Like most cats, Buster loves paper bags. He likes plastic bags, too, but those are for licking. Paper bags are for pouncing on, climbing into and creating cat-forts.
Buster is a rescue cat. He was mistreated before we got him, and although he’s been with us many years, he still fears having something grab him by the neck. He wears a collar, but that took 18 months of careful work. Despite that, he loves being a lap cat and is the most
fearless foolhardy of our cats.
After I emptied the groceries from Trader Joe’s, I dropped the bag on the floor. Buster was in heaven–he crawled into it, he rattled around it, he jumped on top of it, slid down the length, and stuck his head through the handle. In the split second before it happened, I knew it had been a mistake to leave the bag handles intact.
Buster now had his head through the bag handle, and while there was plenty of
room, he was wearing the bag, and for Buster that meant the bag had him by the neck. Old fears roared to life. Buster headed down the hall full-tilt, the bag in pursuit. I tried to grab the bag as he went by, but that made it worse–now I was lunging for him. At least in his imagination.
As he came by again my comforting voice was lost in the bag rattling and flapping. The sliding door screen simply popped off the track as he burst through the open door and started a frantic lap around the pool. I hoped he wasn’t going to fall in, it’s too cold to voluntarily jump in, even after a cat. The pool towels were still outside, so I grabbed one, and when Buster made his second lap of the pool, I dropped the towel over him and scooped him up. He was so terrified he wet himself, the towel, and me.
In a second, I had the bad off his head, and sat down with a wet, shivering, terrified cat. With the bag gone, Buster did what Buster does when someone is holding him and saying calming things to him–he began to purr. In a few minutes his heart rate settled down and he let me give him a sponge bath. Particularly because I kept the bag of cat treats in view, and rewarded him when we were done.
After the drama, I began to think about his reaction. At first I thought, “he knows that bag won’t attack him; he knows it’s not alive.” But then I realized that I do the same thing. Well, not with a bag, but with old memories that still scare me. Given a trigger to set off anger, fear, or shame, I run around emotionally, not capable of calming myself, not caring what I do as long as I try to outrun the painful emotion.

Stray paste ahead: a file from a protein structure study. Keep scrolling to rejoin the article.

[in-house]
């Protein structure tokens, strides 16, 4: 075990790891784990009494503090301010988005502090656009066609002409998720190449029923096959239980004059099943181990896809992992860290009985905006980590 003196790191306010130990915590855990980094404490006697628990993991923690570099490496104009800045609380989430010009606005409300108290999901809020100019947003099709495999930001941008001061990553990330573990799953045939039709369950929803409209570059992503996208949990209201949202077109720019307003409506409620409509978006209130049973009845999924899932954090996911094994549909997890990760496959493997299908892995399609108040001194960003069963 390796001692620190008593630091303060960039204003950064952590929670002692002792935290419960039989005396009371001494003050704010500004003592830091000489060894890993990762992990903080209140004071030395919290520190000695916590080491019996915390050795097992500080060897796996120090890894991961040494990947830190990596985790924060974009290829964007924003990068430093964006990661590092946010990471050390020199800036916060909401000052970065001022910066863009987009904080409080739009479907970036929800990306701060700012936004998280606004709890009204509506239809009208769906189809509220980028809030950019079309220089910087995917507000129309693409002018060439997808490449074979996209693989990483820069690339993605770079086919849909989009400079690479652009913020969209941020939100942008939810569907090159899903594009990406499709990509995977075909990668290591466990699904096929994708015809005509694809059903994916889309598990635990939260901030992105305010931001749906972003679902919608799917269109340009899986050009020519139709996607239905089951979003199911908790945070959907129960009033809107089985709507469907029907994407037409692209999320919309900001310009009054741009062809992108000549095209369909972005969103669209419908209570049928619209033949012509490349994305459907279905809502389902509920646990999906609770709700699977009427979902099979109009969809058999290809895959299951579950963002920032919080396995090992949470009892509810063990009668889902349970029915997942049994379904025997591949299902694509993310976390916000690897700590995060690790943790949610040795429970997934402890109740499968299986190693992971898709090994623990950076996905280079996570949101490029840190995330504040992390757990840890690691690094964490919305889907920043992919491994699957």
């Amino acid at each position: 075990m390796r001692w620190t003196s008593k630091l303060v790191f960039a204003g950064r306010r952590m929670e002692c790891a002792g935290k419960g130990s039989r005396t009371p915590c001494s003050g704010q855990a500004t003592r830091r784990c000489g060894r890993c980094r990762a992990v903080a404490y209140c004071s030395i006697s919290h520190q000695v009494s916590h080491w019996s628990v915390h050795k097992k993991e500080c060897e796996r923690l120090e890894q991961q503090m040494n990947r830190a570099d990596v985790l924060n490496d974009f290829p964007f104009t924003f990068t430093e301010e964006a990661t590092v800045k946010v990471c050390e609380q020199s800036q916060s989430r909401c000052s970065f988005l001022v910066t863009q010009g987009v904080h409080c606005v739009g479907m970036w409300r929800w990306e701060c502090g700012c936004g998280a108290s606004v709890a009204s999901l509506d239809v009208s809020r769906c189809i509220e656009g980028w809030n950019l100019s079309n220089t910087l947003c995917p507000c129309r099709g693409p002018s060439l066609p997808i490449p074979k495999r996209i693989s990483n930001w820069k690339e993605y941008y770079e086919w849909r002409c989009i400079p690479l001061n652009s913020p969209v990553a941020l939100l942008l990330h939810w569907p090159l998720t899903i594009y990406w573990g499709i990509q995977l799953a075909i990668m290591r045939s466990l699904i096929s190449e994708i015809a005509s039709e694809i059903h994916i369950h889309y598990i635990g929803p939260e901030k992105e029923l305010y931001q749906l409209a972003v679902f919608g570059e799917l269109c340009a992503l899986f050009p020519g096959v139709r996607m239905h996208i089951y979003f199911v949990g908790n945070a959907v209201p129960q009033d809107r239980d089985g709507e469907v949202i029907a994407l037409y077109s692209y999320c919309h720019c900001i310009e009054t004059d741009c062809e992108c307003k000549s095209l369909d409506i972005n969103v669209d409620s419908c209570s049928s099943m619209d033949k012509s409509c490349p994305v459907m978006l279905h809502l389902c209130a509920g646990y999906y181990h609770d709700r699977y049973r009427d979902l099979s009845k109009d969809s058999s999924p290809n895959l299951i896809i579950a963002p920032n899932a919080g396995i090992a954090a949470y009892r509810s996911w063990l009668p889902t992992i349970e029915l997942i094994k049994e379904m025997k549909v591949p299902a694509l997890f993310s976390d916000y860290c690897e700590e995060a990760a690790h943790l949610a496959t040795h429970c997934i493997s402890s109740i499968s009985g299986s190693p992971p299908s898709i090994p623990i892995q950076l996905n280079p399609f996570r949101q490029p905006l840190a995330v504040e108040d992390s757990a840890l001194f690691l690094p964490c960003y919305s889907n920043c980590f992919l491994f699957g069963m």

The solution, of course, is to stop running, sit with the emotion and notice that it no longer has a hold on me. It never did. All I needed to do was pull it over my head. But calm thinking and planning is not what happens when old triggers are pushed. Panic and frantic emotions take over. At that moment, we need a calmer, cooler head that can see the bigger picture to hold us, comfort us and assure us we are safe. And until we learn to do that for ourselves, we will be no smarter than Buster.
–Quinn McDonald learns something every day, even if it’s from Buster. She teaches what she knows through coaching or writing classes.
19 thoughts on “The Cat and the Bag”
Thank you for this, Quinn. We have a couple who are, let’s just say “skittish around humans”. We do a lot of holding and loving.
Holding and loving works. Two of ours were standoffish, but they changed their minds with holding and loving.
excellent post! Really enjoyed reading it and picturing the analogy. Great point.
Thanks, Sandra. It sort of arrived on my mental doorstep.